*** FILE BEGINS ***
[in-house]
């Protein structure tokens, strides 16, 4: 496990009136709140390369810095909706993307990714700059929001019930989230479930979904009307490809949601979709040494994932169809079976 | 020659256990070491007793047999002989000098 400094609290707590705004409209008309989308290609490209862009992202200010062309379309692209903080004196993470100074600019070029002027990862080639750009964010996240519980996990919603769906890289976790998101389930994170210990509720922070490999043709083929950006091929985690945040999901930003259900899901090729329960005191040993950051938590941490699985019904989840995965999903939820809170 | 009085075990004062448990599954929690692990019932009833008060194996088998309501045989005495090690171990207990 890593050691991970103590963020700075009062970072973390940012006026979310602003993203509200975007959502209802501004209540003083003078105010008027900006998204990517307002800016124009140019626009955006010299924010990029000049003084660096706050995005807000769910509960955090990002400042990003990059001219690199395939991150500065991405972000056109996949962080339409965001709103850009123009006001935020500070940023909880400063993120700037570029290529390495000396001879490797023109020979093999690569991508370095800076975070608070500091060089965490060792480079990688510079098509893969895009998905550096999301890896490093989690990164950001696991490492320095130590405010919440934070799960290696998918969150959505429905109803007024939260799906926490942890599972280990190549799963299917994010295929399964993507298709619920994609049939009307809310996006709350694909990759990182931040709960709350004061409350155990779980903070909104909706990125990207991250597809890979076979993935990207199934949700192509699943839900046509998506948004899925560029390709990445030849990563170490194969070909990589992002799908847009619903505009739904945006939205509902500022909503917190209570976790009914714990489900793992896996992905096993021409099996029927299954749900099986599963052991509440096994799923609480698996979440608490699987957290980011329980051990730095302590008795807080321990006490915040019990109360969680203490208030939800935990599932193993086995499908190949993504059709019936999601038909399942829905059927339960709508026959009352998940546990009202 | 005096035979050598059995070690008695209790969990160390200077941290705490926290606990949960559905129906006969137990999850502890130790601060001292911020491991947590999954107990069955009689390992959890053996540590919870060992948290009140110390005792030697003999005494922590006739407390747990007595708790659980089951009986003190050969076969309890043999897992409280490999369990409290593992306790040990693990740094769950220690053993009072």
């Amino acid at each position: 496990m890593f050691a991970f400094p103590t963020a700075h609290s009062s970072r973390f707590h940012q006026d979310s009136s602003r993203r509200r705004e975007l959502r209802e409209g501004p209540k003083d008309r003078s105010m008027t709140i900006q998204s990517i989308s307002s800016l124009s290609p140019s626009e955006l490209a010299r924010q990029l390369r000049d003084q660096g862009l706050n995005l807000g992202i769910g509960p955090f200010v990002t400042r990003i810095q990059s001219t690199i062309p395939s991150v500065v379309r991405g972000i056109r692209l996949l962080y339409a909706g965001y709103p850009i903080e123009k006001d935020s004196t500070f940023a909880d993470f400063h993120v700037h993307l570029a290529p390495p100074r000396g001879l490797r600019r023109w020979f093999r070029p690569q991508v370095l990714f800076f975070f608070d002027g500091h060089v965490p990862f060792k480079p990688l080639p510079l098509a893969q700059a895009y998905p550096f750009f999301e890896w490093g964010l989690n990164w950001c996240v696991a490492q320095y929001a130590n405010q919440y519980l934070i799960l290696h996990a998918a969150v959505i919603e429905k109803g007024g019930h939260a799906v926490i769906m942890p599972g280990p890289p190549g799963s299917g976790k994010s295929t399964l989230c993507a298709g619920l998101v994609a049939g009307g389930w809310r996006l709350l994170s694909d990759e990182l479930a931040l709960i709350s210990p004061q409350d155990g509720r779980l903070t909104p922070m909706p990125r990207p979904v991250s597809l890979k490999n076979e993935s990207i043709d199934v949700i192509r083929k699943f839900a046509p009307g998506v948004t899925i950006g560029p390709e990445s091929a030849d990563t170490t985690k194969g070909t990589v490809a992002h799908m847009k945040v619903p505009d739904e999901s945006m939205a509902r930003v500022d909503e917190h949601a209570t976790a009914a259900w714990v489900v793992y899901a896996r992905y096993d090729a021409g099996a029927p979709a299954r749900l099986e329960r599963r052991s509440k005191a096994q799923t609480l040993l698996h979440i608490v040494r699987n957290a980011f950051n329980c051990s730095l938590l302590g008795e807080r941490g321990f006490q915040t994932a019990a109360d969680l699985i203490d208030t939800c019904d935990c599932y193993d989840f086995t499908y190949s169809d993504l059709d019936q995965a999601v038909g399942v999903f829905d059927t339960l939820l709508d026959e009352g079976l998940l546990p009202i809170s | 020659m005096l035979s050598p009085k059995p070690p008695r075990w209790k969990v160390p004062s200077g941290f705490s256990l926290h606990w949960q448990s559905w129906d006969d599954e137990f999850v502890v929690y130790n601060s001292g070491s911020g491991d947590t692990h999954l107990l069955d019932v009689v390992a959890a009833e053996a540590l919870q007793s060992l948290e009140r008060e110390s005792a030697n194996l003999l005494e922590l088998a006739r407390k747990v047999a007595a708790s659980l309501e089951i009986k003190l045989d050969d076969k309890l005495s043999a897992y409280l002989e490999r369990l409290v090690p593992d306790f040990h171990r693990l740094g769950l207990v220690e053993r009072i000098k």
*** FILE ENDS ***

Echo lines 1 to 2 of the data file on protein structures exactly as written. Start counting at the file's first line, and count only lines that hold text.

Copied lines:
[in-house]
């Protein structure tokens, strides 16, 4: 496990009136709140390369810095909706993307990714700059929001019930989230479930979904009307490809949601979709040494994932169809079976 | 020659256990070491007793047999002989000098 400094609290707590705004409209008309989308290609490209862009992202200010062309379309692209903080004196993470100074600019070029002027990862080639750009964010996240519980996990919603769906890289976790998101389930994170210990509720922070490999043709083929950006091929985690945040999901930003259900899901090729329960005191040993950051938590941490699985019904989840995965999903939820809170 | 009085075990004062448990599954929690692990019932009833008060194996088998309501045989005495090690171990207990 890593050691991970103590963020700075009062970072973390940012006026979310602003993203509200975007959502209802501004209540003083003078105010008027900006998204990517307002800016124009140019626009955006010299924010990029000049003084660096706050995005807000769910509960955090990002400042990003990059001219690199395939991150500065991405972000056109996949962080339409965001709103850009123009006001935020500070940023909880400063993120700037570029290529390495000396001879490797023109020979093999690569991508370095800076975070608070500091060089965490060792480079990688510079098509893969895009998905550096999301890896490093989690990164950001696991490492320095130590405010919440934070799960290696998918969150959505429905109803007024939260799906926490942890599972280990190549799963299917994010295929399964993507298709619920994609049939009307809310996006709350694909990759990182931040709960709350004061409350155990779980903070909104909706990125990207991250597809890979076979993935990207199934949700192509699943839900046509998506948004899925560029390709990445030849990563170490194969070909990589992002799908847009619903505009739904945006939205509902500022909503917190209570976790009914714990489900793992896996992905096993021409099996029927299954749900099986599963052991509440096994799923609480698996979440608490699987957290980011329980051990730095302590008795807080321990006490915040019990109360969680203490208030939800935990599932193993086995499908190949993504059709019936999601038909399942829905059927339960709508026959009352998940546990009202 | 005096035979050598059995070690008695209790969990160390200077941290705490926290606990949960559905129906006969137990999850502890130790601060001292911020491991947590999954107990069955009689390992959890053996540590919870060992948290009140110390005792030697003999005494922590006739407390747990007595708790659980089951009986003190050969076969309890043999897992409280490999369990409290593992306790040990693990740094769950220690053993009072």